How Therapists Can Screen for An Eating Disorder

by | Eating Disorder Recovery

As a dietitian who specializes in eating disorder recovery nutrition. I often hear therapists outside the eating disorder field say “I don’t work with eating disorders”. I totally understand. You identify with a certain niche and are most often seeing clients within that niche. But, did you know that at least 50% of clients who are diagnosed with a mental illness also struggle with disordered eating? This means a decent portion of the clients you are seeing could be struggling with an eating disorder. Or their relationship with their body. Regardless of whether or not they disclose this to you. Understanding how therapists can screen for an eating disorder may be more important than you think.

The Therapist Role

How therapists can screen for an eating disorder is an integral part of identifying and supporting people with eating disorders. The average time to diagnose an eating disorder is 4 years. However, it can be 10+ years for some individuals to get a diagnosis. Since eating disorders can have many mental and physical symptoms and impacts. It is important that you can recognize the signs of an eating disorder. Then, clients can get the help they need sooner rather than later.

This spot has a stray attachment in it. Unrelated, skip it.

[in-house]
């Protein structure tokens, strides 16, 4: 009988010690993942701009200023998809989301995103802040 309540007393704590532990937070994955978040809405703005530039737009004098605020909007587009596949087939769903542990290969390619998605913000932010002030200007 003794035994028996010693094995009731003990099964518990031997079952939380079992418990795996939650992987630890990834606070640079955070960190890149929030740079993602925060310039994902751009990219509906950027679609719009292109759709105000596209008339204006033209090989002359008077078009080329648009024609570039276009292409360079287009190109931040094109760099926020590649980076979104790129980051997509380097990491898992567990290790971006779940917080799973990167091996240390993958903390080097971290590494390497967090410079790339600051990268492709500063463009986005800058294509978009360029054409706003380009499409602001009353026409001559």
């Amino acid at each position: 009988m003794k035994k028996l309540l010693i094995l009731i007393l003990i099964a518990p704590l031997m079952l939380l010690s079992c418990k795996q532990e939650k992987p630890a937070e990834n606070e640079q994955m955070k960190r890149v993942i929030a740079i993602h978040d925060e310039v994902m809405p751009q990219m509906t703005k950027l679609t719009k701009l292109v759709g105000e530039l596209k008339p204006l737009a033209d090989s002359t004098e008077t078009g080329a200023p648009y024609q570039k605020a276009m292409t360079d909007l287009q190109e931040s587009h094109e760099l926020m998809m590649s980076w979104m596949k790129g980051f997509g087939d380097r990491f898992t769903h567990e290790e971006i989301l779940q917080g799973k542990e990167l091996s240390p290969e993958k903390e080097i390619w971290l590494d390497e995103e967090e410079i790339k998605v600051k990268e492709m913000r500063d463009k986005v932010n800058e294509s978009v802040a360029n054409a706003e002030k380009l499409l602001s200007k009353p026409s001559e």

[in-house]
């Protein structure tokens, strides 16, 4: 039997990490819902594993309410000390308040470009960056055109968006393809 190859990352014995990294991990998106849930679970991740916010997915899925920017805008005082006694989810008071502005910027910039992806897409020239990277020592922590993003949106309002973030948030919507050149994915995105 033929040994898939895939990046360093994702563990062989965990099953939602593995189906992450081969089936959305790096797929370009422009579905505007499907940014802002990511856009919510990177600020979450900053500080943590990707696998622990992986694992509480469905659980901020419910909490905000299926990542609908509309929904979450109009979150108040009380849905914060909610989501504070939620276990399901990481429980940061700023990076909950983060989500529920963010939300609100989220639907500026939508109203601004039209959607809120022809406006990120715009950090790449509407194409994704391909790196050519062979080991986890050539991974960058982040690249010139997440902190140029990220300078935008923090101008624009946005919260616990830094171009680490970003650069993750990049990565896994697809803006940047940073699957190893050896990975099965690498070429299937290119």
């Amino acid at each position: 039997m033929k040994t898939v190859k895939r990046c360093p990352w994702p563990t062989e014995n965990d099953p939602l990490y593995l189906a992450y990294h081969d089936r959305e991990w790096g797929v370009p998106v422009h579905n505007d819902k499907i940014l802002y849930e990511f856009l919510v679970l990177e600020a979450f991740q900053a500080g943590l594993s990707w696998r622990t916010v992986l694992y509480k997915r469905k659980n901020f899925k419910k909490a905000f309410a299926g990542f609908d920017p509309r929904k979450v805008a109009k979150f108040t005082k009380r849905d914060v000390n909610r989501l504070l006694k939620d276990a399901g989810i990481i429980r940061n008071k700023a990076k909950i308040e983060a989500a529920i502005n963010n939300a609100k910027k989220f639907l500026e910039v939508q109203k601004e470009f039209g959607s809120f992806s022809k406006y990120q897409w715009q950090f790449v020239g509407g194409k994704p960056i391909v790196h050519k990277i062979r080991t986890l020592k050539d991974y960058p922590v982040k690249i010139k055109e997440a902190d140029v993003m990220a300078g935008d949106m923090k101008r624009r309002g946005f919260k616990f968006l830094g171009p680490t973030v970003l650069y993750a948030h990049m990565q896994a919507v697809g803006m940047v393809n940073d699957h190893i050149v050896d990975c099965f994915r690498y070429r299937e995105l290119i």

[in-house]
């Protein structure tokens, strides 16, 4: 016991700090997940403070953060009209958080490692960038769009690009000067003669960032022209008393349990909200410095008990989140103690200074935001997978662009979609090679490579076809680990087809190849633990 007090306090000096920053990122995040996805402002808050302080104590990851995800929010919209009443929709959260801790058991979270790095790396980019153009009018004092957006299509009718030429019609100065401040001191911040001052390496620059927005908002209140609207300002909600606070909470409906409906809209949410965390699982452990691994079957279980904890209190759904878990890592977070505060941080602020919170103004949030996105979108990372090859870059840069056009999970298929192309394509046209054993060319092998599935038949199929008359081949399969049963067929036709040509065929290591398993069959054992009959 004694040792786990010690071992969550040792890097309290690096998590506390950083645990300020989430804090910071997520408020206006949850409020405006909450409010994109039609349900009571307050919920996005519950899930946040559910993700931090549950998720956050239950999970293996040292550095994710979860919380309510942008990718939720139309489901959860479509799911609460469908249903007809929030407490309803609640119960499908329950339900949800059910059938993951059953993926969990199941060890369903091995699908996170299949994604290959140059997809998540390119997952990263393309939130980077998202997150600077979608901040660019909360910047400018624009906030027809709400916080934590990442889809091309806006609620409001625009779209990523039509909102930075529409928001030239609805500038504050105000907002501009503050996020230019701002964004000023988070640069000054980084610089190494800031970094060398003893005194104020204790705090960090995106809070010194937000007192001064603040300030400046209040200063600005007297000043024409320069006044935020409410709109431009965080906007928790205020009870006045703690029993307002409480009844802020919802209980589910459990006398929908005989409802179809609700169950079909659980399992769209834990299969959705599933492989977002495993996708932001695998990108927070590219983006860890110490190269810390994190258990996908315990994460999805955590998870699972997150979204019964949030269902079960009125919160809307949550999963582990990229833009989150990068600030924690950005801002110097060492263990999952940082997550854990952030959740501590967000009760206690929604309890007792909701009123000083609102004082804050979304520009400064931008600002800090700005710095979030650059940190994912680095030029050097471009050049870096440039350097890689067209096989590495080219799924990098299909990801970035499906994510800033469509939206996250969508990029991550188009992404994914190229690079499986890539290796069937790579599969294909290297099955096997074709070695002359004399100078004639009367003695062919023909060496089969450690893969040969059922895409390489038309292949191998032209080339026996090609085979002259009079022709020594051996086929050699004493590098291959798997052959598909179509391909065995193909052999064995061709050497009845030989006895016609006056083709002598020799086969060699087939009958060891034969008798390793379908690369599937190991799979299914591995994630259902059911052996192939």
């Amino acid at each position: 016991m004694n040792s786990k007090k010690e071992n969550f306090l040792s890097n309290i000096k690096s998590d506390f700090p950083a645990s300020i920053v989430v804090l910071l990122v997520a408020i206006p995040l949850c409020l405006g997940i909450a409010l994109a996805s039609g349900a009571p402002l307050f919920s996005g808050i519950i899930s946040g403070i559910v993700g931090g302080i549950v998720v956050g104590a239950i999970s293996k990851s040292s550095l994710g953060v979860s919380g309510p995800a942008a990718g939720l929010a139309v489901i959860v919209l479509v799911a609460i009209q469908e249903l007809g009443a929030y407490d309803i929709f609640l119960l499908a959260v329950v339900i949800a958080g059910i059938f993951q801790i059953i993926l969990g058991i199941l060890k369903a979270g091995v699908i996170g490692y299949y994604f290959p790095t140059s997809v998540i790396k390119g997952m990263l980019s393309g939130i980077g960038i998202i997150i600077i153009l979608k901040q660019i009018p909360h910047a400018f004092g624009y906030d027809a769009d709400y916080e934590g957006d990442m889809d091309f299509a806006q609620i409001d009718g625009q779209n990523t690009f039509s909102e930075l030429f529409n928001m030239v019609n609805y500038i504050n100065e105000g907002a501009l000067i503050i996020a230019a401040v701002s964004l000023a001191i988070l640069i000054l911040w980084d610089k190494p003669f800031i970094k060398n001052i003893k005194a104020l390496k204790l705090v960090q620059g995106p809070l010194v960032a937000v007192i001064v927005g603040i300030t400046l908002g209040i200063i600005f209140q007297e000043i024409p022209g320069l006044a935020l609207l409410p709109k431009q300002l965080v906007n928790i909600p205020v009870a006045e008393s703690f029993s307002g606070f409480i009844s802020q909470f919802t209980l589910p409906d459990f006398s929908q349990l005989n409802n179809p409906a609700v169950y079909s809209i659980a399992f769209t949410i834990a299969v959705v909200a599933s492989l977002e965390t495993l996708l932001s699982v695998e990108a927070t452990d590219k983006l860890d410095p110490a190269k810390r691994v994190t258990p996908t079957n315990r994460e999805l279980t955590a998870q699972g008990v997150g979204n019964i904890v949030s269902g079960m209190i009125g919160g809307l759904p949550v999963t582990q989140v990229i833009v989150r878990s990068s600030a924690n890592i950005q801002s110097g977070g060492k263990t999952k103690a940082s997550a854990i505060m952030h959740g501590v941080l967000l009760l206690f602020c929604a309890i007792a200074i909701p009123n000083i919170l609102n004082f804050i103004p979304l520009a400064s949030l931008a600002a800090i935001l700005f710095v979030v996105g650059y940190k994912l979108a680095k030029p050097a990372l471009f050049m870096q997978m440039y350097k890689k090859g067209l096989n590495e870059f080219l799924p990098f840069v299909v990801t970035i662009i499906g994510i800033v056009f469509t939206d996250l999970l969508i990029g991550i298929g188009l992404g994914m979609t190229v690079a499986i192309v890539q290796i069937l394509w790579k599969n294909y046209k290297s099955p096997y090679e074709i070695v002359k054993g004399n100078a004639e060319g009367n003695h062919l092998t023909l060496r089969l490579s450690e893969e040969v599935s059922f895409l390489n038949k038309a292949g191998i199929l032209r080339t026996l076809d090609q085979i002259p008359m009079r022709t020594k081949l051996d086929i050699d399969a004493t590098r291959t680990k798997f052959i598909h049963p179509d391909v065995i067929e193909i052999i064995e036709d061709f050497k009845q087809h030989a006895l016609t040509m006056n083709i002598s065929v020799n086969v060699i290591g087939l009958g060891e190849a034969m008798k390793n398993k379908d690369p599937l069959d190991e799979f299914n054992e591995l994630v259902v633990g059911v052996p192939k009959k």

I believe one reason why eating disorders often go unnoticed is because we grow up with a stereotypical understanding of what eating disorders “look like.” For insatnce, white, malnourished, young female. However, eating disorders do NOT discriminate. Just like all other mental health diagnoses. Eating disorders can affect any human from any background, race, gender, ethnicity, age, weight/size and socioeconomic status. Therefore, we need to be screening ALL individuals for eating disorders. With a better understanding of how therapists can screen for an eating disorder, more cases could be diagnosed.